Today during our ladies group we discussed chapter thirteen of Uninvited, “Miracles in the Mess”. I usually read the chapters during the week, but I only read this one about two hours before we met. Oops. Our group leader usually likes to read ahead for the week too, but she only read the chapter last night. We both agreed that it was a rich chapter. The content was deep. A little overwhelming. And it really focused on applying the truth of God to our own lives.
The book has an overall theme of rejection and how we can deal with rejection. She begins the chapter by describing to us why Jesus is the perfect example of who we can turn to when we’re feeling rejected. People laughed at Him. People rejected Him. People misunderstood Him. And despite all of those things Jesus continued to do His miracles in the midst of messy realities. She reminds us, “Don’t get so consumed by and focused on the mess – the feelings of rejection, hurt, and disillusionment – that you miss the miracle.”
I saw the miracle in my mess this morning. Not necessarily in the way that Lysa may have intended, with the ideas of personal application and transformation. But I saw it.
Seldom does a person approach me and congratulate me for pursuing a career in higher education instead of in industry. I met a young lady at my conference and the morning we were leaving she asked me how I became so accomplished at a young age. The previous night I had told her a bit about my job and my responsibilities at the university. So when she called me accomplished I think I chuckled a bit and told her that my degree was in chemical engineering. The tone of the conversation immediately changed. It was like all of a sudden I was being lectured by my mom. And she said, “Honey, you need to be making six figures.”
So this morning when I was greeting members at church as they entered, a college student stopped and asked me more about my position with the university. We had met several semesters ago and he wanted to know why I decided not to pursue engineering. He was genuinely interested. He asked me how I knew that engineering wasn’t for me. How I found out about the open job position. How has my position allowed me to grow personally and professionally. The more in-depth our conversation got, the less I remembered to open the door and greet others. But after working as a resident assistant in student housing this semester, mentoring younger resident assistants and watching them grow (a lot of them are introverts and he’s been able to see them step outside of their comfort zones and gain confidence), and helping plan programs for his residents, he’s not sure if a computer science job will allow him to develop and engage with people on a level as intimate as that. He just wanted someone to talk to. Someone who could offer a bit of insight. He may not have all of the answers, but unlike my conversation with the student on Thursday, this conversation left me feeling a bit more fulfilled inside.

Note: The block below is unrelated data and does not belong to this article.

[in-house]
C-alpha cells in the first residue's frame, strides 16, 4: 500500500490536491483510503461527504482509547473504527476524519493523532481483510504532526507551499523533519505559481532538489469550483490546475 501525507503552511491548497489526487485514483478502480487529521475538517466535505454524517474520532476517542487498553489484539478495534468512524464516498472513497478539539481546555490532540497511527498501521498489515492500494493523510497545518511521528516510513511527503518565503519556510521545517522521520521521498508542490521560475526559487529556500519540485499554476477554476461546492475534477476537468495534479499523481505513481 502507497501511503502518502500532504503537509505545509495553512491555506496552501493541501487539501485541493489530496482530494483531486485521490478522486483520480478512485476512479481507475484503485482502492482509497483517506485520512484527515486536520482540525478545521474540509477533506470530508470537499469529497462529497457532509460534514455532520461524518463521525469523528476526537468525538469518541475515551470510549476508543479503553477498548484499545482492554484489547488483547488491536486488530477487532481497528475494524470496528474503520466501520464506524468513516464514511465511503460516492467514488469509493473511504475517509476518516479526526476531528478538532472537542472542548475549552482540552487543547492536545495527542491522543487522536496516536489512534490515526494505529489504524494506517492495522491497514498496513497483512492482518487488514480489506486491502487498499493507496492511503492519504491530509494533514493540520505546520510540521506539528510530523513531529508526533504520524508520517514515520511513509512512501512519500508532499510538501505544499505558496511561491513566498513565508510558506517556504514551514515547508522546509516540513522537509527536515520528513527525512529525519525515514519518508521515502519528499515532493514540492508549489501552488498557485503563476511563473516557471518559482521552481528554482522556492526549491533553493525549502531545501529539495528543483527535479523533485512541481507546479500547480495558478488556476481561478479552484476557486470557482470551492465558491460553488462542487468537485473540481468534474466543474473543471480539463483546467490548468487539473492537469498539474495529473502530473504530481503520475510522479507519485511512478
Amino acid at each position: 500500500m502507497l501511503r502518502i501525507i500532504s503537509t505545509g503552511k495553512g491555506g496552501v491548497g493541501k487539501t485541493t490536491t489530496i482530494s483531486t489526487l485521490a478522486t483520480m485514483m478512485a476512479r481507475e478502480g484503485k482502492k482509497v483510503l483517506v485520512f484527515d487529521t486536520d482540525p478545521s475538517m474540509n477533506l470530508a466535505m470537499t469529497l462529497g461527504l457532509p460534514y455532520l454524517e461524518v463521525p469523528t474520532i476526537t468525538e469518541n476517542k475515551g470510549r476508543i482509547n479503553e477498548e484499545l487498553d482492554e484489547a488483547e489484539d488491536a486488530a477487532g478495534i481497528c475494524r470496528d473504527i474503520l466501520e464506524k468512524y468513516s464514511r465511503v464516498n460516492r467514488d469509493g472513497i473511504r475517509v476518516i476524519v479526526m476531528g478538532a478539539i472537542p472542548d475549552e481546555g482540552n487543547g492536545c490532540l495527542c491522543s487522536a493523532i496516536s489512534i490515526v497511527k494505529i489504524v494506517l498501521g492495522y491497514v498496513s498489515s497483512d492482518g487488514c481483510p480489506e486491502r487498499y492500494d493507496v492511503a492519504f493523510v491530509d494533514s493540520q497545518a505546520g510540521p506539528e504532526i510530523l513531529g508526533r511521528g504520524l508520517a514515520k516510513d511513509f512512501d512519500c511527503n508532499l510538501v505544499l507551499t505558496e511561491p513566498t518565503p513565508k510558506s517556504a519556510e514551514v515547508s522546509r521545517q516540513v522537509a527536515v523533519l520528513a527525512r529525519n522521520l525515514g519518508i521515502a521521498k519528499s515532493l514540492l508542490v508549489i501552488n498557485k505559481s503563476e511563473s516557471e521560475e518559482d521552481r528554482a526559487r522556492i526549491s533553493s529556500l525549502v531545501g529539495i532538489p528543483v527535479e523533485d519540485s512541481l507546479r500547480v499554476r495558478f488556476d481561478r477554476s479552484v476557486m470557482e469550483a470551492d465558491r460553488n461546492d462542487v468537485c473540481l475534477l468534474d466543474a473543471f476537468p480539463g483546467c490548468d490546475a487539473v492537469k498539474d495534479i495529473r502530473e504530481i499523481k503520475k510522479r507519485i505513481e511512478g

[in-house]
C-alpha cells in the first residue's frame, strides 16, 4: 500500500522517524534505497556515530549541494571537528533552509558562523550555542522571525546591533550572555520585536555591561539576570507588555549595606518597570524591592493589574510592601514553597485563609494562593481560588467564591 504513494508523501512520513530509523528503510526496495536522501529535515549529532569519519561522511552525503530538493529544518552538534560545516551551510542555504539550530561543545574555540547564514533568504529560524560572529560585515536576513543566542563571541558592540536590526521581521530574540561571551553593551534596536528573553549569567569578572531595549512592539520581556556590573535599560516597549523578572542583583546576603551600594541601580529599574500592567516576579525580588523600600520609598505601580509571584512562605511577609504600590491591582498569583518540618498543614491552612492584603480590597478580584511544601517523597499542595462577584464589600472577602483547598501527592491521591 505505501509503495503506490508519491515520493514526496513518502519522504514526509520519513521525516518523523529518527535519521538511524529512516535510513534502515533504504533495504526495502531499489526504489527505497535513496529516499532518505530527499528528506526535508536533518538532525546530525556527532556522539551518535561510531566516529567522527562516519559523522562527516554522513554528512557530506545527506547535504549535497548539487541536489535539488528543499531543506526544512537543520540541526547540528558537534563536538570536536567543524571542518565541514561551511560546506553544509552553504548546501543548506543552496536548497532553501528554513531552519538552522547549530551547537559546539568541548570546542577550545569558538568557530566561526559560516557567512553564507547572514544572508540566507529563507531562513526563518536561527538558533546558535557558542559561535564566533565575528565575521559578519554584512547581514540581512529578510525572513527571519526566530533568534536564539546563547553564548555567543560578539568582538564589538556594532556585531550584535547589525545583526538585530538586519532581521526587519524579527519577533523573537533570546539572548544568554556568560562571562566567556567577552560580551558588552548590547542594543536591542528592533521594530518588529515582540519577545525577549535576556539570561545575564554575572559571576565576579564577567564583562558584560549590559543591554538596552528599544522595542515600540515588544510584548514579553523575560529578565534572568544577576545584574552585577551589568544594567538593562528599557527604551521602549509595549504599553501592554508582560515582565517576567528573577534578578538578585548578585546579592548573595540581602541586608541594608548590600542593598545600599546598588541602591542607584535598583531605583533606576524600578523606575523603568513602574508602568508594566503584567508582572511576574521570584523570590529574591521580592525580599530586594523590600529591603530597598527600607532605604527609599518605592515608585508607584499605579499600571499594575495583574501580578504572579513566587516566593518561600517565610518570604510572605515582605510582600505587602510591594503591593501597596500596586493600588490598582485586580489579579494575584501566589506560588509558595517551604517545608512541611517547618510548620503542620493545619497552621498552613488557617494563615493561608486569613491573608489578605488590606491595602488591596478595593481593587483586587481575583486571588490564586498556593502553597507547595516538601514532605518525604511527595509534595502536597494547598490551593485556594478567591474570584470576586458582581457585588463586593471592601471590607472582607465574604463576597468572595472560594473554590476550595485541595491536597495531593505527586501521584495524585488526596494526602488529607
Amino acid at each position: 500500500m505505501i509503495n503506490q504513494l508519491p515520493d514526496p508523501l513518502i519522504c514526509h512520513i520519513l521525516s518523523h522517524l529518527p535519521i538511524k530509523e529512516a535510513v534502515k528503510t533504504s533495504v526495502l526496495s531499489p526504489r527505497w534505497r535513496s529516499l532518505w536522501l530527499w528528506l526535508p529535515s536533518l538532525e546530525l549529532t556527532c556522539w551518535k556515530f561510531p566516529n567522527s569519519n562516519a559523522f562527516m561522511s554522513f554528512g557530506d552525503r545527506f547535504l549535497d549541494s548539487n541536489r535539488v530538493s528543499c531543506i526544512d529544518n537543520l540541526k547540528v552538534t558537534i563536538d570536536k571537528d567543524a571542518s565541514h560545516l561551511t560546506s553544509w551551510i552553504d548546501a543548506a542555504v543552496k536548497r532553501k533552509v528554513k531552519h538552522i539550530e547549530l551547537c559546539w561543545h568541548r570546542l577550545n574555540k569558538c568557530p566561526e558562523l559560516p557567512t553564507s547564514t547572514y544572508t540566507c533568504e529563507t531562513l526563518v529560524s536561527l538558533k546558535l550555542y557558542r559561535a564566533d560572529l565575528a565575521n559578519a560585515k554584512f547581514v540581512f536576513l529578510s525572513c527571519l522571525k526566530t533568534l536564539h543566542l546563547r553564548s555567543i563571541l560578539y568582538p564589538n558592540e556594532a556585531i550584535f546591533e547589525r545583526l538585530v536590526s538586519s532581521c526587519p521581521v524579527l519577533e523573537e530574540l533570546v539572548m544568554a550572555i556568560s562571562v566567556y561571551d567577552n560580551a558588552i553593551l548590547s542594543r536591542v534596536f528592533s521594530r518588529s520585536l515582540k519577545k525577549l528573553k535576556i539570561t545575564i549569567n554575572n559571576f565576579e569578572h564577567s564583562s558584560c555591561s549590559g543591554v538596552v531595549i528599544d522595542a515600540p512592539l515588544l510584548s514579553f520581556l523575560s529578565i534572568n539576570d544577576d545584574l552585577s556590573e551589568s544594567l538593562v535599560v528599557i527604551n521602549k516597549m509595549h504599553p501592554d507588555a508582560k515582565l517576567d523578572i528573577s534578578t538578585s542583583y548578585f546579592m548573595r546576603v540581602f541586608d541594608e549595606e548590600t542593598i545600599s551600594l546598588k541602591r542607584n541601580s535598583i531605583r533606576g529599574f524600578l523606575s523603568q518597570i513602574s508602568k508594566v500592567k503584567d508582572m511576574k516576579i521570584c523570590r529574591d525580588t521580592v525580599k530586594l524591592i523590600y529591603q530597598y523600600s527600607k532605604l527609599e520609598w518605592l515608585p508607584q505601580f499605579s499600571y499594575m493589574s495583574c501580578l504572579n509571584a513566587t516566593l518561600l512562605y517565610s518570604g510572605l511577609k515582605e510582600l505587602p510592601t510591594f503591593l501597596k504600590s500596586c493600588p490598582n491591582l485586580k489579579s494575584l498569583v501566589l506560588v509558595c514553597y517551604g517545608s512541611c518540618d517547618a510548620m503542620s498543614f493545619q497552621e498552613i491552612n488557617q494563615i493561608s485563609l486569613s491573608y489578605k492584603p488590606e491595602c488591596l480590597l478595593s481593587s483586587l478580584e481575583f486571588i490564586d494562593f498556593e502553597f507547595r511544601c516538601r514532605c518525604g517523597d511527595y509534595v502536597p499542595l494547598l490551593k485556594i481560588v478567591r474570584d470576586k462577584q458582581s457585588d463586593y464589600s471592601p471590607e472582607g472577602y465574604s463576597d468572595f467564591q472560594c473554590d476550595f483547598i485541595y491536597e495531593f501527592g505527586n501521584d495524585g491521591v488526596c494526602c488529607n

I love my church. We’re not perfect and by no means do we have everything figured out. My favorite thing about us is how transparent we are. As our pastor said today, “We are a church that lives in the messy middle and we acknowledge that life is hard.” I was reminded of that today during worship. Our worship team, small but mighty, sang “King of My Heart” and there wasn’t a dry eye on the stage. For me personally, it was nice to see. We talked about “saved people” today and often times I think that others and myself think this means that these people are exempt from enduring any trials or temptations from the enemy. And I know that’s not true. But it was nice to see our keyboardist and drummer with tears in their eyes, acknowledging that they too have pain and that life can be difficult.
During the sermon our pastor mentioned that he doesn’t really like the word “saved”. Or at least in the context that most Christians use it in. Because at least to him, being “saved” sounds like a one time event and it’s not. It’s an ongoing process. It’s past. It’s present. It’s future. “We were saved. We’re being saved. And we will be saved. Saved people participate in the saving of others.” Take a moment to let that sink in.
As I was reading this morning, I was reminded of a song by Kirk Franklin called “Miracles”. I’ve been listening to it often. There’s a line where he says, “While you’re waiting on the miracle that you want, don’t forget the miracle you are.” Even in your messiness and your brokenness, please don’t forget the miracle that you are to someone else.